To answer the research question of whether issues raised in the WHO report and the Toronto charter were picked up in the newspapers we first identify newspaper articles from The New York Times, Calgary Herald and The Globe and Mail (1980–1 May 2013) for the presence of the phrases “active aging”, “aging well”, “successful aging”, “natural aging”, “healthy aging” and “aging well”. The phrases “active aging”, “aging well”, “successful aging”, “natural aging” and “healthy aging” were found in articles of a previous literature reviews on aging well and are often seen as synonyms of aging well. One word on the spelling of the search terms; alternative spellings exist namely aging and ageing. We chose not to use the search term ageing as it gave us less hits in the newspapers then the search term aging. If we use ageing instead of aging our hits for example in the Canadian newsstand go down from 4,569 to 83 hits. Relevant articles (n = 158 full text articles of The Globe and Mail; n = 117 of Calgary Herald and n = 152 of The New York Times) were downloaded as PDF and imported into Atlas-Ti for content analysis. To generate data on which social groups are present in the newspaper coverage we used The New York Times, Calgary Herald and The Globe and Mail and the Canadian newsstand as sources.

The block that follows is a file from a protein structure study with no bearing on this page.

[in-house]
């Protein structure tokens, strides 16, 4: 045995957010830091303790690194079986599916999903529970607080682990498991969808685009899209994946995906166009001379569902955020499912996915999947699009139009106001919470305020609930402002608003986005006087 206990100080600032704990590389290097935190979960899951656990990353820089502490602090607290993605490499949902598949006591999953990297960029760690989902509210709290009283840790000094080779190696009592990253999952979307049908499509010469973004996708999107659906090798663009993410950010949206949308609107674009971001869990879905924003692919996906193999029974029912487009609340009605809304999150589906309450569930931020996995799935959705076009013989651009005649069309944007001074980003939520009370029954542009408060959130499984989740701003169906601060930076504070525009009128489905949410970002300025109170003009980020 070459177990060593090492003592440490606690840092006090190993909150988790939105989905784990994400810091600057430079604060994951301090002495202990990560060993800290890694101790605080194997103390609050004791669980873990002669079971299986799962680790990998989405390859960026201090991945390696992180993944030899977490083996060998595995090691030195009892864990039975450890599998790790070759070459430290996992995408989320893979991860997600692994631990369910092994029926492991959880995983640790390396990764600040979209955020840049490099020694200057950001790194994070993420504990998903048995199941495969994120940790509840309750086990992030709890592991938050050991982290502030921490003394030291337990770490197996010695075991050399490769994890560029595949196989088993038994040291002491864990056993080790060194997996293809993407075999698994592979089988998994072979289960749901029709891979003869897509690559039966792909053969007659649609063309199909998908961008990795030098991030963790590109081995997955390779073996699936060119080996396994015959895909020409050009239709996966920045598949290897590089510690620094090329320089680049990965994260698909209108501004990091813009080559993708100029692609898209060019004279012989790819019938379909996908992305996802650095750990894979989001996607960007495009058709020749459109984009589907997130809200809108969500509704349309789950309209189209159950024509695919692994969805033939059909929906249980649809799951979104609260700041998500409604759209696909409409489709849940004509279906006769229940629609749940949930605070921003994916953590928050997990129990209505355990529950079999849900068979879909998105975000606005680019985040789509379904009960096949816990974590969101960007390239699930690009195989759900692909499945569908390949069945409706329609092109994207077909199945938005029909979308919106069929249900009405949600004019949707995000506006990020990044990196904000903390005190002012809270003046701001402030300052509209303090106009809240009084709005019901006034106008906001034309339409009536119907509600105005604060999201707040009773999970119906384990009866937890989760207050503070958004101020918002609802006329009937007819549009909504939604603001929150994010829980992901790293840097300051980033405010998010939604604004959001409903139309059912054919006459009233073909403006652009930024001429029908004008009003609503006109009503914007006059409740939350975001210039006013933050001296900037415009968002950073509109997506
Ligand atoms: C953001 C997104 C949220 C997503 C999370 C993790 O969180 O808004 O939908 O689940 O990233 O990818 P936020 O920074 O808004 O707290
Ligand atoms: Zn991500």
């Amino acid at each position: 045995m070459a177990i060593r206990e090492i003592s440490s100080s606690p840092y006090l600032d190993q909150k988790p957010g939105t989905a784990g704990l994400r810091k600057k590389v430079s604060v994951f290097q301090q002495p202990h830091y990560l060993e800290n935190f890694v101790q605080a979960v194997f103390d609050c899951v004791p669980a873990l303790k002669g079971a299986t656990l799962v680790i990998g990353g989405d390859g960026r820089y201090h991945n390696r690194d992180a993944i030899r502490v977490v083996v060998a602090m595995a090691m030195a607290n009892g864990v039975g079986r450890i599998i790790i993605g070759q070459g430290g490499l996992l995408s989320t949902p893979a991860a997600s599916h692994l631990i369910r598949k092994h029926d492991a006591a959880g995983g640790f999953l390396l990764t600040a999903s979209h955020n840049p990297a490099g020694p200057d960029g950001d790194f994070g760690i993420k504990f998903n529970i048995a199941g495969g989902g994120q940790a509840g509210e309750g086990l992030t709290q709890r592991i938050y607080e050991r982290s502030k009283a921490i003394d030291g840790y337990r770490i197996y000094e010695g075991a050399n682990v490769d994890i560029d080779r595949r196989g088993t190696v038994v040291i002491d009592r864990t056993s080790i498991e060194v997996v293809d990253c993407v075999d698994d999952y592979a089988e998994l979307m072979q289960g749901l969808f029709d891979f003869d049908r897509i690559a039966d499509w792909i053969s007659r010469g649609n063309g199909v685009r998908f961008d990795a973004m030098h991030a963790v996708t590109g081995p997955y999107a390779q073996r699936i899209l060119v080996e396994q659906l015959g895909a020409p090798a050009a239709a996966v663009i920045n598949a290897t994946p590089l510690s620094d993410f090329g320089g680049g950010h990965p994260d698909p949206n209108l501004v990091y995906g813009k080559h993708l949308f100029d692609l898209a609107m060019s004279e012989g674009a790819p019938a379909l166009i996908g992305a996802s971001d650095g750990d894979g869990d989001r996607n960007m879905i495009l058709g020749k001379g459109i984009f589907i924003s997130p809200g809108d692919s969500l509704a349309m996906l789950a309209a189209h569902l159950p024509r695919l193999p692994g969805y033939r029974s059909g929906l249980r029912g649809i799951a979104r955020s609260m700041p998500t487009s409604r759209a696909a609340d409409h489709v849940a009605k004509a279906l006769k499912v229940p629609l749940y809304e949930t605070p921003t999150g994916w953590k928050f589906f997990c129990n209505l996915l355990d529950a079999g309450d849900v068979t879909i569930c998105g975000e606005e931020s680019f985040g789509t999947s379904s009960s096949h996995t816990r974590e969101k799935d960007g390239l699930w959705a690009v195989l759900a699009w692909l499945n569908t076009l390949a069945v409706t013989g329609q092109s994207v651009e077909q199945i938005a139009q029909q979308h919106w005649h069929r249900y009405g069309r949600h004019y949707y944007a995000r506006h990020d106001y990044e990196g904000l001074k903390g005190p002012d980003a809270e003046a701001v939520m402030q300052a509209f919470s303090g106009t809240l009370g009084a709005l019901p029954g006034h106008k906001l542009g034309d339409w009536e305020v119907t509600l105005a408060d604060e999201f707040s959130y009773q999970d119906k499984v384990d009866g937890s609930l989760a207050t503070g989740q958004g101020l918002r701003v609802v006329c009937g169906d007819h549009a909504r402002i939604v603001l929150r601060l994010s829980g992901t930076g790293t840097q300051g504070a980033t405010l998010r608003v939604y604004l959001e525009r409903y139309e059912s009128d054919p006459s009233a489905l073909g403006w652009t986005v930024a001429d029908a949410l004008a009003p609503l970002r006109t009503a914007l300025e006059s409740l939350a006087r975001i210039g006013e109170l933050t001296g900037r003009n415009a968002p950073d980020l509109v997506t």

To answer the research question of how often aging is used together with elderly or seniors and how often “aging well” and its synonyms are mentioned in newspapers we searched the Canadian Newsstand database, Calgary Herald, The Globe and Mail, The New York Times, The Guardian (UK), The Times (UK), China Daily and The Star (Malaysia).

2.3. Data Analysis

We used ATLAS.ti©, a qualitative data analysis software (CAQDAS) [33,34], for generating qualitative and quantitative data of the The Globe and Mail, Calgary Herald and The New York Times covering research question two and three.

After we imported all applicable Globe and Mail, Calgary Herald and New York Times articles into ATLAS.ti© we performed a content analysis between 1 May 2013 and 27 August 2013 of the imported documents to identify whether any of the issues raised as important in the WHO report and the Toronto charter were dealt with in The Globe and Mail, Calgary Herald and The New York Times (for the results see Section 3.4 and Supplementary Material).